[Numpy-discussion] Finding the same value in List

Sebastian Berg sebastian@sipsolutions....
Wed Apr 17 04:53:50 CDT 2013


On Wed, 2013-04-17 at 13:32 +0400, Happyman wrote:
> Hi Todd,
> Greaaat thanks for your help.. By the way, the first one (I think) is
> much simpler.. I tested it and ,of course, it is 1D, but it is also a
> good idea to consider it for Ndimensional.
> I prefer the first one! Do you you think first version is okay to
> use? 

If you are only interested in the count, using np.bincount should be
much faster then the list comprehension with "==". Of course that gives
you a count of zero for all indexes that do not exist. But even then I
very much expect that filtering those out afterwards will be faster
unless your "indexes" can be arbitrary large. Of course bincount loses
the order information, so if you need that, you can only replace the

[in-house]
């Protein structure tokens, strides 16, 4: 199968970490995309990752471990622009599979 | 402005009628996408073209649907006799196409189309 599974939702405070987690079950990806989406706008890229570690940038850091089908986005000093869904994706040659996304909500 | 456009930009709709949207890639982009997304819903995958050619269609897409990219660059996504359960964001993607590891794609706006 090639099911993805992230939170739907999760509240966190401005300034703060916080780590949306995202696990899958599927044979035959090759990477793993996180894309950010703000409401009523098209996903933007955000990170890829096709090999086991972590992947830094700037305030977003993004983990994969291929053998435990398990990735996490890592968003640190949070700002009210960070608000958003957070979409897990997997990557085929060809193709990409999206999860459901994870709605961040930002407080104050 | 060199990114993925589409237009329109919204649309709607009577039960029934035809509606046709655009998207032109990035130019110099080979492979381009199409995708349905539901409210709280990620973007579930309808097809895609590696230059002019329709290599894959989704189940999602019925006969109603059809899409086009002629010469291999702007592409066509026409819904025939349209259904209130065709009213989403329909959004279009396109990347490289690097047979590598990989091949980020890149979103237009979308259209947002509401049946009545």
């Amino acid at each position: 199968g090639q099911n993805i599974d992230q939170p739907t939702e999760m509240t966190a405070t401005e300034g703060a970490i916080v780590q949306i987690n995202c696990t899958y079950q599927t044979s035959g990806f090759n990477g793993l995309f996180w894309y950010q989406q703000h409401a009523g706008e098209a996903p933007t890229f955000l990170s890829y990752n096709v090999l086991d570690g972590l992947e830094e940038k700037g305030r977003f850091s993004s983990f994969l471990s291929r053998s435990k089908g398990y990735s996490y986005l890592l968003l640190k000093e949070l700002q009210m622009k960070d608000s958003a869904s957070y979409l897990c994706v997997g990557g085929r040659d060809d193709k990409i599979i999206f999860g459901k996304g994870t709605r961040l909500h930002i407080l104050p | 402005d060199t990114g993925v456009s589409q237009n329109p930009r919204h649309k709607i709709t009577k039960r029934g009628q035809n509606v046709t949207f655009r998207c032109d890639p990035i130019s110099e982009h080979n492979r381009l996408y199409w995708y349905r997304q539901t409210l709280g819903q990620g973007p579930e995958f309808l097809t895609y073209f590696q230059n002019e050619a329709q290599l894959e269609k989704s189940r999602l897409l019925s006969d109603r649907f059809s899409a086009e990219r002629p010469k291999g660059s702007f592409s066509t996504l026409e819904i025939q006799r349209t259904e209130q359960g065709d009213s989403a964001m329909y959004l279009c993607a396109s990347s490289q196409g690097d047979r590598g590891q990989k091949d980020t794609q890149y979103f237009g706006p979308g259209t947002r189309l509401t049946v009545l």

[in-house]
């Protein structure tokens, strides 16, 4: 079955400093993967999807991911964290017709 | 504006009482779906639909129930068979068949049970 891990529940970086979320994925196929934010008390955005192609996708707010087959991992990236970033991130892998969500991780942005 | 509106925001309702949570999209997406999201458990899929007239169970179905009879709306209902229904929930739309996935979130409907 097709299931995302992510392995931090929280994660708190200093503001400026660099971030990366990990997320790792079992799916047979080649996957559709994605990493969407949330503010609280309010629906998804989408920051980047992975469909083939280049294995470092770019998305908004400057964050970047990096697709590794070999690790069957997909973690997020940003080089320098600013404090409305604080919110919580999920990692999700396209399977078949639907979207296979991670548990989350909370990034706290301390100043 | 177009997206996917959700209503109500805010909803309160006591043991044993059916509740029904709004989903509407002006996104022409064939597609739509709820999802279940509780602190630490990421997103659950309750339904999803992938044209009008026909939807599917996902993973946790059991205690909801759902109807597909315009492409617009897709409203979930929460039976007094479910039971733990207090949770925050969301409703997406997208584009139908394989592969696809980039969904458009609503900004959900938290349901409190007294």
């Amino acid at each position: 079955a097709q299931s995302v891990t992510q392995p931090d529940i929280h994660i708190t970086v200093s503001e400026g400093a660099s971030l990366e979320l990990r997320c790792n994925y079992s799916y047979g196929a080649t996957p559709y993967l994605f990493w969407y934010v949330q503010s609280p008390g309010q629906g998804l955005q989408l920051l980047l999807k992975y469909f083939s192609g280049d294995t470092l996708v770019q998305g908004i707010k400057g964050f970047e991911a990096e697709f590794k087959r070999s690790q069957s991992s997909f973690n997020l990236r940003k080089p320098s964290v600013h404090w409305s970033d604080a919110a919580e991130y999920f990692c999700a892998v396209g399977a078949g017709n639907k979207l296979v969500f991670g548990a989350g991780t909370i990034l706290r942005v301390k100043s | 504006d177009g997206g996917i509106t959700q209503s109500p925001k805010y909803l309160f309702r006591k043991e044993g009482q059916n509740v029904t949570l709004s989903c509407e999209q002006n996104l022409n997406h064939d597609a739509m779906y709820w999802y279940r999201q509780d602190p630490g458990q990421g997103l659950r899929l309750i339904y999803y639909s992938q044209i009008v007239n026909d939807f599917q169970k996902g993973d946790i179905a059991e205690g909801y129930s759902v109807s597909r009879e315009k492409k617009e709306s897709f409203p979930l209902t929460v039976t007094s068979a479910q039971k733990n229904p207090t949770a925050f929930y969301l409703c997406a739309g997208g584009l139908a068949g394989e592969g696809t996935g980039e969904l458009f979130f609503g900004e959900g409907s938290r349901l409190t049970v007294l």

second step with it.

- Sebastian
> 
> 
> Среда, 17 апреля 2013, 11:02 +02:00 от Todd <toddrjen@gmail.com>:
>         On Wed, Apr 17, 2013 at 10:46 AM, Todd <toddrjen@gmail.com>
>         wrote:
>                 x,i=numpy.unique(y, return_inverse=True)
>                 
>                 f=[numpy.where(i==ind) for ind in range(len(x))]
>                 
>                 
>                 
>                 
>         
>         
>         
>         A better version would be (np.where returns tuples, but we
>         don't want tuples):
>         
>         x,i=numpy.unique(y, return_inverse=True)
>         f=[numpy.where(i==ind)[0] for ind in range(len(x))]
>         
>         You can also do it this way, but it is much harder to read
>         IMO:
>         
>         x=numpy.unique(y)
>         f=numpy.split(numpy.argsort(y),
>         numpy.nonzero(numpy.diff(numpy.sort(y)))[0]+1)
>         
>         
>         This version figures out the indexes needed to put the values
>         of y in sorted order (the same order x uses), then splits it
>         into sub-arrays based on value.  The principle is simpler but
>         the implementation looks like clear to me.
>         
>         
>         Note that these are only guaranteed to work on 1D arrays, I
>         have not tested them on multidimensional arrays
>         
>         
>         
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